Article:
Programmed cell death (apoptosis) can be triggered by several molecules (Fig. 2), such as tumor necrosis factor-alpha (TNF-α), a multifunctional proinflammatory cytokine considered as anti-cancer agent, playing important roles in several physiological and pathological processes by modulating growth arrest, differentiation and apoptosis (de Boer et al. 2006). For instance, TNFR1 (TNF Receptor-1) expressed by all human tissues is the major signaling receptor for TNF-α; when bound by TNF-α, this molecule forms a trimer and recruits an adaptor protein, TRADD, initiating the caspase cascade resulting in apoptosis (Basile et al. 2003). This receptor was up-regulated after both hgm-FNDF-LC50 and SCFA-LC50 treatments (8.46- and 3.11-fold, respectively; Table 1); thereby representing one of the pathway, the colon adenocarcinoma cells under study can trigger cell death.
Fig. 2

Interaction among differentially modulated genes in the apoptosis biochemical pathway, using KEGG, after hgf-FNDF-LC50 and SCFA-LC50 treatments

FASLG (up-regulated 2.13- and 4.55-fold by hgm-FNDF-LC50 and SCFA-LC50 treatments, respectively; Table 1) is a ligand that can also induce apoptosis by binding to its receptor Fas on the surface of CRC cells (Yang et al. 2011). Some compounds, such as sodium butyrate, sensitize cancer cells (including HT-29) to p53-independent, Fas-mediated apoptosis (Bonnotte et al. 1998; Yang et al. 2012), suggesting this pathway as a mechanism for the treatments on the induction of extrinsic apoptosis by the treatments evaluated in this study. However, apoptosis may also be carried out through the mitochondrial pathway by several molecules such as the pro-apoptotic BID (up-regulated 32- and 19.12-fold by both treatments, respectively; Table 1). BID modifies the mitochondria by interacting with Bak and stimulates the opening of the mitochondrial membrane releasing Cytochrome-C to form the APAF-1 complex called apoptosome activating caspase 9 (CASP9), which triggers executioner caspases leading to apoptosis (Giardina et al. 1999). APAF-1 (the highest up-regulated gene by hgm-FNDF-LC50) is a key regulator of the mitochondrial apoptosis, and its transcriptional expression is lost or reduced in human colon adenocarcinoma cells, which implicates a poor prognosis, including poor differentiation, tumor invasion and metastasis (Henderson et al. 2003). Hence, therapies stimulating the expression of this gene are highly desirable. In this study, the up-regulation of both APAF-1 and CASP9 (108.38 and 3.24, respectively; 12.73- and 3.38-fold, respectively; Table 1) by hgm-FNDF-LC50 and SCFA-LC50 treatments suggests their role in the induction of intrinsic apoptosis.

Another gene involved in apoptotic induction and cell cycle arrest is EI24 also known as PIG8. It is a DNA damage response gene located on human chromosome 11q23 in a region frequently altered in several human malignancies, and it suppresses cell growth by inducing apoptotic cell death (Paik et al. 2007). Although this gene is generally considered as a target of p53 transcription factor, it was up-regulated after hgm-FNDF-LC50 treatment (8.57-fold; Table 1) in the mutated p53-HT29 cells. Burns et al. (2001) found that under an apoptotic stimulation, EI24 mRNA level was not dependent on the presence of p53 in spleen of mice. Therefore, p53 is probably not playing a key role in apoptosis. Hence, we suggest that HT-29 cells death can be induced p53 independent.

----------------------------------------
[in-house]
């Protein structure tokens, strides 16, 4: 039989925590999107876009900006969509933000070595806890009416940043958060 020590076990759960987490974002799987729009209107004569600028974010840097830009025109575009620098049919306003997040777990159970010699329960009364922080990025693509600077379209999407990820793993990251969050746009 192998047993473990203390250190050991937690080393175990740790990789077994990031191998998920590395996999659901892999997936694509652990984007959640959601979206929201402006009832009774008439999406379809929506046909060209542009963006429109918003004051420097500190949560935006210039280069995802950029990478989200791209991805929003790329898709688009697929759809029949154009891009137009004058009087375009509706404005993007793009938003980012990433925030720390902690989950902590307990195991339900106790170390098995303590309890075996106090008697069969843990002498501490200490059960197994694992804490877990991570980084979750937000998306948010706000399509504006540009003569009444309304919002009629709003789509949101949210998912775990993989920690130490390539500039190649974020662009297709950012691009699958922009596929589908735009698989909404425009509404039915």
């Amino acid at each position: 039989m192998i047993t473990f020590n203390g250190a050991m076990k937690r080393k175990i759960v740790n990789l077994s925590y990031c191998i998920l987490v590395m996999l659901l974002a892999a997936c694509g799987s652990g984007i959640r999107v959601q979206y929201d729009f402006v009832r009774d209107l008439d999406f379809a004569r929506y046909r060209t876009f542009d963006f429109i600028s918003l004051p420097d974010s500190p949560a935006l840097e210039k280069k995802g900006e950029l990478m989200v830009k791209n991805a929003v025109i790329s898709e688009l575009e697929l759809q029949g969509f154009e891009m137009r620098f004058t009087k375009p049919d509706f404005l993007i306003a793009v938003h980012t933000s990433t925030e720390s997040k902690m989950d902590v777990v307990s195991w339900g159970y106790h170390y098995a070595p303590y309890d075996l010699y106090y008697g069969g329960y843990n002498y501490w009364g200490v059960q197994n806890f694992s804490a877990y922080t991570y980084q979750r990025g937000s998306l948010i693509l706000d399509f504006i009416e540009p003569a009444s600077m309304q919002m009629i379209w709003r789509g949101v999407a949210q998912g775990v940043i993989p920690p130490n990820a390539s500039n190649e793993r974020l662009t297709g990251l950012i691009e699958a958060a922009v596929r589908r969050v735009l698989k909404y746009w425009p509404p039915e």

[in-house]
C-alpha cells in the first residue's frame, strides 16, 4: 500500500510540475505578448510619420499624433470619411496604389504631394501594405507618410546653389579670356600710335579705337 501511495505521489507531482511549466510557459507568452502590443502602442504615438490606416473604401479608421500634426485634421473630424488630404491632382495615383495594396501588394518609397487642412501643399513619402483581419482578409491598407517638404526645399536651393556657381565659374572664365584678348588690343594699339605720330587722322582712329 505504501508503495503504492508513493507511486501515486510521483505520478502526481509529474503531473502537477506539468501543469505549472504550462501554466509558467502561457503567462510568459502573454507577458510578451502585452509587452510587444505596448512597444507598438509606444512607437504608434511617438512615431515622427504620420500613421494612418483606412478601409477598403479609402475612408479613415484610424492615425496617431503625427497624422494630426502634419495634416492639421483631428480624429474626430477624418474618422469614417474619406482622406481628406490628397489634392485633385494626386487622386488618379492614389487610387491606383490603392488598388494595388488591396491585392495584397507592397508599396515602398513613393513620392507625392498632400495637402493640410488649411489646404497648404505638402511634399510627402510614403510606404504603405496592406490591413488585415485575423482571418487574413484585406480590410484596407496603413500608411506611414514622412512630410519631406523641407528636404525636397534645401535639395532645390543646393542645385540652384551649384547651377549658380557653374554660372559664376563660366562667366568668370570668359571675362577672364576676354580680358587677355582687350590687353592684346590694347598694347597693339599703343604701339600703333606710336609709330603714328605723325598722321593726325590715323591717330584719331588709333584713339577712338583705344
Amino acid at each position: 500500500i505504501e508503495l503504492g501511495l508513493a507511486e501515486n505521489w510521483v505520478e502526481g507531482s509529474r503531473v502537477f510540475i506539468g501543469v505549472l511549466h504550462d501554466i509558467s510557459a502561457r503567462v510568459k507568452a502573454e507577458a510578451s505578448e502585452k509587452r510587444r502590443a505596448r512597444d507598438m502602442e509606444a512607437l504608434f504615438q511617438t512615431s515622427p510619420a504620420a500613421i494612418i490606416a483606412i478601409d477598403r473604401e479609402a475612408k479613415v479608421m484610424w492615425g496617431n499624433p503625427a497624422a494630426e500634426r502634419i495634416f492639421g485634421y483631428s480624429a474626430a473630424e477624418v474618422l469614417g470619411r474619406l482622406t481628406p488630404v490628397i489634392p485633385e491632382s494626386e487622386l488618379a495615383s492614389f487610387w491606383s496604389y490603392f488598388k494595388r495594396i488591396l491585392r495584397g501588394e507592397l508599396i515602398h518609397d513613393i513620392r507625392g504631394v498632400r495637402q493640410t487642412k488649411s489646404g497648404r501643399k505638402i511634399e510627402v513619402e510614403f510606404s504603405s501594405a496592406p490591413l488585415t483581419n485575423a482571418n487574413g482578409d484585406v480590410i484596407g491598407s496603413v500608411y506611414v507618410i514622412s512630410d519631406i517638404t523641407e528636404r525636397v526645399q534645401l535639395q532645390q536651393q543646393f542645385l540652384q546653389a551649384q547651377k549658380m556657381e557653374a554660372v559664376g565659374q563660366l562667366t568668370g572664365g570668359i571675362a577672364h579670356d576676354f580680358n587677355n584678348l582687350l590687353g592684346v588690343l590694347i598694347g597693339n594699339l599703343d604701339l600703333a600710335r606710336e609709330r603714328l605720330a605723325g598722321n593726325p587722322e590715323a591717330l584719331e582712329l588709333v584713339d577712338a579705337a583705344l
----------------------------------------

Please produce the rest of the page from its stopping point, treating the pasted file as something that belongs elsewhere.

In contrast, apoptosis can be inhibited by anti-apoptotic genes, such as BCL2A1 (suppressed 5.54 and 1.44 fold after hgm-FNDF-LC50 and SCFA-LC50 treatments, respectively. Table 2), which blocks the caspase cascade by interacting with BAX. Furthermore, BCL2A1 expression can be induced by NFκB, and it contains a binding site for NFκB stimulating its activity (Chen et al. 2004). The inhibition of this gene by antitumor compounds in foods including common bean has been previously demonstrated (Feregrino-Pérez et al. 2008; Campos-Vega et al. 2010).

The complex TNF-α and TRADD can also bind to TRAF2 protein, to transmit the TNF-α signal through NFκB (widely known to support cancer progression). The protein encoded by the latter is an important regulator in cell fate decisions by the programmed cell death and proliferation control, and is critical in tumorigenesis (Basile et al. 2003). Furthermore, it can be activated by exposure of cells to inflammatory cytokines, growth factors, oxidant-free radicals and other stimuli. Complete and persistent inhibition of NFκB has been linked directly to apoptosis and delayed cell growth (H-Zadeh et al. 2006; Liu et al. 2010). Down-regulation of both TRAF2 and NFκB by hgm-FNDF-LC50 and SCFA-LC50 treatments (−2.85- and −1.63-fold, respectively; −25.11- and −12.41-fold, respectively; Table 2) implies that these genes may be involved in the proliferation inhibition of HT-29 cells. The apoptotic process can also be inhibited by other molecules called inhibitor of apoptosis proteins (IAPs), such as BIRC5 (also known as Survivin), (down-regulated 24.42-fold after hgm-FNDF-LC50 treatment; Table 2), which may also be under-expressed in HT-29 cells in response to butyrate (Daly et al. 2005).